Viva! NashVegas creator has passion for tradition in both music and in art of printing

Viva! NashVegas creator has passion for tradition in both music and in art of printing

PHOTO: George Hamilton V stands in front of some of his artwork created through the method of letterpress printing during Friday’s Franklin Art Scene. / Photos by John McBryde


George Hamilton V believes in being hands-on in just about anything he does.

The singer-songwriter and artist created his own radio show a number of years ago that is highly considered as helping to fuel the “Americana” music movement. His show, Viva! NashVegas,” was originally played live at Handy Hardware in Franklin and is now a few blocks over at Kimbro’s Pickin Parlor. Hamilton also broadcasts through the shows “The Drive South Radio Show” in Columbia and “The Pleasant Life Radio Hour” on Franklin’s WAKM-AM station.

The American flag shines as crowds make their down Main Street.

And as visitors to the Franklin Art Scene Friday night would have seen if they made their way to the Williamson County Archives building, Hamilton’s passion transcends music and to the realm of letterpress printing.

The old-fashioned method of hand-picking letters, rolling ink and being patient with time is best-known through the Nashville institution Hatch Show Print. That’s where Hamilton first started getting his posters printed for his radio show, but he realized about 12 years ago he could do it himself.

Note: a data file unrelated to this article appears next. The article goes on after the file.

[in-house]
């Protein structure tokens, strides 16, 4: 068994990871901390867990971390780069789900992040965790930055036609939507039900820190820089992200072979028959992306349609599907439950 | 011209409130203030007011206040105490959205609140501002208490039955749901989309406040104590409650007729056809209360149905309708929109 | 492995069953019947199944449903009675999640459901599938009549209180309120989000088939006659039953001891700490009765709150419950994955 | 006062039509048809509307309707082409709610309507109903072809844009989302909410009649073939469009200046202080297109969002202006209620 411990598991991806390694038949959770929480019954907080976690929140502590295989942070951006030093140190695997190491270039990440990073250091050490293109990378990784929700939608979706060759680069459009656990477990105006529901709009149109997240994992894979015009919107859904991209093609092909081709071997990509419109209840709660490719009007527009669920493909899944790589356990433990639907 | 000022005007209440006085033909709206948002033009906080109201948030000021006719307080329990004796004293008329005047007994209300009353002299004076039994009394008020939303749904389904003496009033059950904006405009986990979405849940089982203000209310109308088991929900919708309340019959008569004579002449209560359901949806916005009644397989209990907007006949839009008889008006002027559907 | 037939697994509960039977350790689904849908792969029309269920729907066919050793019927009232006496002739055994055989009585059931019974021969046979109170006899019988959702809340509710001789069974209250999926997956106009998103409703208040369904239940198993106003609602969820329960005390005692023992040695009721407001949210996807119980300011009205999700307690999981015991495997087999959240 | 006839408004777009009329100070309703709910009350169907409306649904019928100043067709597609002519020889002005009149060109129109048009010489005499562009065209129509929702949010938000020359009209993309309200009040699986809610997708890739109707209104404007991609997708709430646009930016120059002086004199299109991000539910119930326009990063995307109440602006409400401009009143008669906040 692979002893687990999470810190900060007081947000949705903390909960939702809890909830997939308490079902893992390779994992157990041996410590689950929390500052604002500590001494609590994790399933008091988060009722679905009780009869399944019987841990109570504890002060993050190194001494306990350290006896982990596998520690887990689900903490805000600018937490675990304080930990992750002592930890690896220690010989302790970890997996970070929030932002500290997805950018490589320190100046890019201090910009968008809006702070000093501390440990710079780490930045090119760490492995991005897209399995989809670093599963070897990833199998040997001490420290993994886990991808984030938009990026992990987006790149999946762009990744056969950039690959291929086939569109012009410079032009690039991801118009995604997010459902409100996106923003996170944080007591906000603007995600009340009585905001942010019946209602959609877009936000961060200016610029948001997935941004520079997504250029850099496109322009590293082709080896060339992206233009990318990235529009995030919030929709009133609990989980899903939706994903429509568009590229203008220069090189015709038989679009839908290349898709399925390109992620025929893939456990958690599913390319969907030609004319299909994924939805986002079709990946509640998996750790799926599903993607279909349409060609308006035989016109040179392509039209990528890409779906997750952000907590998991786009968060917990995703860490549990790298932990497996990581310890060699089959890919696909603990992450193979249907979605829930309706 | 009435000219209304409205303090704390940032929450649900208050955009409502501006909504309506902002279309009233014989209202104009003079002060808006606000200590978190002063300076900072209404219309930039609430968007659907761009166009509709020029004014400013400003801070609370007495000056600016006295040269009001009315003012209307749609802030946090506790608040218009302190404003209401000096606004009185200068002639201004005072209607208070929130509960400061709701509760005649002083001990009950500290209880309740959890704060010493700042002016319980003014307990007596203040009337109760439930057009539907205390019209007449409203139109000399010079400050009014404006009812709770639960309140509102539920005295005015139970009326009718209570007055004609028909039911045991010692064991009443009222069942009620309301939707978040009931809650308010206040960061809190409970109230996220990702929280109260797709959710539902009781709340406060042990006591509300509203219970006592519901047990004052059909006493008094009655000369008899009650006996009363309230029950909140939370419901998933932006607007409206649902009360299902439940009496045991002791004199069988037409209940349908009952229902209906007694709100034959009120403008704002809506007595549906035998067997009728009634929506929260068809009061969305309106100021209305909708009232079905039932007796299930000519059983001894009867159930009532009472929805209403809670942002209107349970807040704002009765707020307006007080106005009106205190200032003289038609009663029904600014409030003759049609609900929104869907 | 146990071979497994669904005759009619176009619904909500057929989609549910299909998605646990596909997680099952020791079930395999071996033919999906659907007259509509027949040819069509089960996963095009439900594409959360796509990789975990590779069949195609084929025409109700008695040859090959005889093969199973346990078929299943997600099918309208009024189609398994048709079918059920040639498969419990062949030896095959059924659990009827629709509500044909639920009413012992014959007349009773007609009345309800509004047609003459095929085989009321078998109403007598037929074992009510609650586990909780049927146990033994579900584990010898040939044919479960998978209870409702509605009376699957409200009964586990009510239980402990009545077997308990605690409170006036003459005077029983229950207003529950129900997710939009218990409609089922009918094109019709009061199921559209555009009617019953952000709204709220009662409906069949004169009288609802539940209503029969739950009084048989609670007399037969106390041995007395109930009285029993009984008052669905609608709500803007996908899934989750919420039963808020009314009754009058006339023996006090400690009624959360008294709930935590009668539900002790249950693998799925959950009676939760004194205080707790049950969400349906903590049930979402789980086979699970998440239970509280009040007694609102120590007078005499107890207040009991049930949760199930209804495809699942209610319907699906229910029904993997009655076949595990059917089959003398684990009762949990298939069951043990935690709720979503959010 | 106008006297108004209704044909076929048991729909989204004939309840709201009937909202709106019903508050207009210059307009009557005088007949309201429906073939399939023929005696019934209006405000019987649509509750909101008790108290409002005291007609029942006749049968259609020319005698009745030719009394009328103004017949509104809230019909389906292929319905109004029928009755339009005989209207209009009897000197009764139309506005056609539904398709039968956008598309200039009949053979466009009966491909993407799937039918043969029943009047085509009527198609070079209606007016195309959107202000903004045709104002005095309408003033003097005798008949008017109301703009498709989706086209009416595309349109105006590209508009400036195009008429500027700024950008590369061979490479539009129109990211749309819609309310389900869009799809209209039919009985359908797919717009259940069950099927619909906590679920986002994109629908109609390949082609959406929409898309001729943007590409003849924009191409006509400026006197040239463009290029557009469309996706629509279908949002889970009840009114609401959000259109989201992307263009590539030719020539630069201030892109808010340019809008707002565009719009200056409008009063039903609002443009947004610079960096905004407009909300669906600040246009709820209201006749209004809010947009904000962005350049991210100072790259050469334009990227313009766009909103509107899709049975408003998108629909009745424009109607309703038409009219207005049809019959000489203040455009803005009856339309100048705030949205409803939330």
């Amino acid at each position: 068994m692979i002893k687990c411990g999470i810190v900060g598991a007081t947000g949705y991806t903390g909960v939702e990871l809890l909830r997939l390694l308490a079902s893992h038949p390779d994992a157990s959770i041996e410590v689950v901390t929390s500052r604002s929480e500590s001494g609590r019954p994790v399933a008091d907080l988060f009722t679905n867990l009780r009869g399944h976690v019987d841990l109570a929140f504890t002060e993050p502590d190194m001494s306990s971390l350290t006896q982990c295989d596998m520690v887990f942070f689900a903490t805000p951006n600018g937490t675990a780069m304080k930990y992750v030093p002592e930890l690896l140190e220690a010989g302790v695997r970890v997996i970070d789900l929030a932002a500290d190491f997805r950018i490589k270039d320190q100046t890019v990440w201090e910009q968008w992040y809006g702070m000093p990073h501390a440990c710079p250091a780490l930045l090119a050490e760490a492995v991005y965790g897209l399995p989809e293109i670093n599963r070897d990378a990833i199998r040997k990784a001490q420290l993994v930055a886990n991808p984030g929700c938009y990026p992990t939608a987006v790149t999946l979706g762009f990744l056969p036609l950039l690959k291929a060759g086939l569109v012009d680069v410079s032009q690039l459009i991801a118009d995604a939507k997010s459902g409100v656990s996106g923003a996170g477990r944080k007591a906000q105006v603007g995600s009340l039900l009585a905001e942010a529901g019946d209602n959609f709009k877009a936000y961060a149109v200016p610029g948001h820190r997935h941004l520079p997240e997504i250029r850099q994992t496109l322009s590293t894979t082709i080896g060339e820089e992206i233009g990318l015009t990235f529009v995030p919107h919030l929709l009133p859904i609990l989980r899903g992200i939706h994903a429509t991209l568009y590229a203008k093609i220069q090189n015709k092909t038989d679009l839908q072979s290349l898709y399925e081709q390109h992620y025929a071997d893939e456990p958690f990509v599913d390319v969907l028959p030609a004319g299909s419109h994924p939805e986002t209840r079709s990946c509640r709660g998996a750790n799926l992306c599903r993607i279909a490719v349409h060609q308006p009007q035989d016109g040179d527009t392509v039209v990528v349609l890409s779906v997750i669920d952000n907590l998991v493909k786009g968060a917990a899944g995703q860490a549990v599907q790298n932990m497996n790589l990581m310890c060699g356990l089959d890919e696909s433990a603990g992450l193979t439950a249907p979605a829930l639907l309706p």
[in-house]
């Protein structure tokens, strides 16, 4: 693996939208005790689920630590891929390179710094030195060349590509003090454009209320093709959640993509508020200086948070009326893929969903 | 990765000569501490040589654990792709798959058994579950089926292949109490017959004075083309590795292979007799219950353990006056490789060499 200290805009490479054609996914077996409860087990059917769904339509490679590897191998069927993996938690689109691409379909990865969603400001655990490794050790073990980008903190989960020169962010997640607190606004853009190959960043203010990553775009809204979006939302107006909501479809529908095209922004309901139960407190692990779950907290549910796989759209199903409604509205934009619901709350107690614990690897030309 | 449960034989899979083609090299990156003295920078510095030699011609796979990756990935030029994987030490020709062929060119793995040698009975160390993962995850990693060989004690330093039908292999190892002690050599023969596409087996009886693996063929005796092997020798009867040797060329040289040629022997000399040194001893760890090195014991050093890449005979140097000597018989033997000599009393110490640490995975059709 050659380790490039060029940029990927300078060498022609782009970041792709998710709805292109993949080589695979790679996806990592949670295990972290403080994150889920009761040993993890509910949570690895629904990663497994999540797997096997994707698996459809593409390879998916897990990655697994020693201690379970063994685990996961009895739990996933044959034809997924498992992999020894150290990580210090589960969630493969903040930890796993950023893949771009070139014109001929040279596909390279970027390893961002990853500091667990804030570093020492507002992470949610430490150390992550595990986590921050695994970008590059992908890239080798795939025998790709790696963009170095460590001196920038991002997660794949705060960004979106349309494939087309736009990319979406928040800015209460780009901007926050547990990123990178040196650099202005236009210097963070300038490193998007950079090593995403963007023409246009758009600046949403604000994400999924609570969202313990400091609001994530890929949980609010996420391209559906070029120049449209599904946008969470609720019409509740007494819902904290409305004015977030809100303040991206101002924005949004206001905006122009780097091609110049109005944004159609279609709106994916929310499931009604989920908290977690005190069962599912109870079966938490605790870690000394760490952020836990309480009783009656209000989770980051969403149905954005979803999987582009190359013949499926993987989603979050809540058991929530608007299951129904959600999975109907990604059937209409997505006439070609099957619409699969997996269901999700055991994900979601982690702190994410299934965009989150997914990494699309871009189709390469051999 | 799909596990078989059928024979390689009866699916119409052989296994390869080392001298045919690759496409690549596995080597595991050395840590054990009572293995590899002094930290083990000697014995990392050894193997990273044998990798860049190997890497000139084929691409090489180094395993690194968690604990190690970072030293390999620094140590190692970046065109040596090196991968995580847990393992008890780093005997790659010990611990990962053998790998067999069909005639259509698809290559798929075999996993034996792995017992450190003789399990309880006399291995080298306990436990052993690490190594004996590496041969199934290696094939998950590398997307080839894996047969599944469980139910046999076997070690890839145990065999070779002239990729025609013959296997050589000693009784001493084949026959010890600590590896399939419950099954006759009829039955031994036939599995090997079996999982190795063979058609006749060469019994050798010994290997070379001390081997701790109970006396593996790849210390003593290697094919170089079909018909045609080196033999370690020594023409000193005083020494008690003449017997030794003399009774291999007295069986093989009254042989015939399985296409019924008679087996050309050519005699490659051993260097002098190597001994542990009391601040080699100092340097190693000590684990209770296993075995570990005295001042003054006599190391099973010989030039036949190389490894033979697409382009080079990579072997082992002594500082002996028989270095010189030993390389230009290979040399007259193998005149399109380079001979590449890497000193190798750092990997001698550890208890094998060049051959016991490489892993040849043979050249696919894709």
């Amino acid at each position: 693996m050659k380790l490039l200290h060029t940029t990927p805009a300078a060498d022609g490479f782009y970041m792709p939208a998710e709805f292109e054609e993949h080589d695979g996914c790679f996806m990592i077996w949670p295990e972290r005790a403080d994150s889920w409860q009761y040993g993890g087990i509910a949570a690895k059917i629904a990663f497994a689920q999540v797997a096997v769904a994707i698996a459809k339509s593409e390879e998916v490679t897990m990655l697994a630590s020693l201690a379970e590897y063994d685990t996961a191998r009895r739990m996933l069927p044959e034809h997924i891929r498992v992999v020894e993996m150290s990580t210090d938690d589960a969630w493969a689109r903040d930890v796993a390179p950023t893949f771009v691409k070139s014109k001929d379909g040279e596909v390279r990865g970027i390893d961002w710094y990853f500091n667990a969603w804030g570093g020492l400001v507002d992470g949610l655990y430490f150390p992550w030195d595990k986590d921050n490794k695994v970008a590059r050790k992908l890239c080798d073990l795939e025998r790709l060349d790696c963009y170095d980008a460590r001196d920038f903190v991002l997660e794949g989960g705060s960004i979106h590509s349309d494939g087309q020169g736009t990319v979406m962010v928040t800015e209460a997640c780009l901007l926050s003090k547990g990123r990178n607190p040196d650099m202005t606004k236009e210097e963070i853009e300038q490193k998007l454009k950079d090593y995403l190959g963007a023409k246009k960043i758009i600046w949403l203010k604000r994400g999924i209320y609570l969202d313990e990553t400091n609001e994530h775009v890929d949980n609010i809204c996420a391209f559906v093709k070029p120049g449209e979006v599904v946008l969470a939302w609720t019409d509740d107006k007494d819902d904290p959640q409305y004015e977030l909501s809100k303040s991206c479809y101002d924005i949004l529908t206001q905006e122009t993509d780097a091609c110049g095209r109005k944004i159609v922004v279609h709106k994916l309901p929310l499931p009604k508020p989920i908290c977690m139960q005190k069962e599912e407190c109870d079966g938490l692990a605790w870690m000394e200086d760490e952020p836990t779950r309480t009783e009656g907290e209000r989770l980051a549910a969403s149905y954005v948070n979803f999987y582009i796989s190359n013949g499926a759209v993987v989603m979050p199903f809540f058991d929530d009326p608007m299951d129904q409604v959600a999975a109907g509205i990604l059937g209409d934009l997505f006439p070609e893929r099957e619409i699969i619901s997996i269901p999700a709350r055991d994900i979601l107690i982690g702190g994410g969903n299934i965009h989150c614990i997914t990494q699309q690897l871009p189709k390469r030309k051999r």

“I started putting things together and searching for ways to make my own NashVegas posters,” Hamilton said from the Archives building, where several of his pieces were on display.

Within a few years, Hamilton was teaching the letterpress technique to students at O’More College formerly located in downtown Franklin.

“It was very interesting,” Hamilton said of the four years he taught there. “The students loved it. It was a chance to use your hands. It was in the graphic design program, but rather than justifying everything on the [computer] screen and stuff, you add to pick up little spaces and stuff like that. And it’s tactile, holding stuff and rolling ink and making mistakes.”

Hamilton was one of around 25 artists showing their creations at the latest Art Scene, which was particularly bustling with better-than-expected weather and the merging of crowds from the Eat the Street event in Bicentennial Park.

The next monthly Art Scene will be Friday, June 7.

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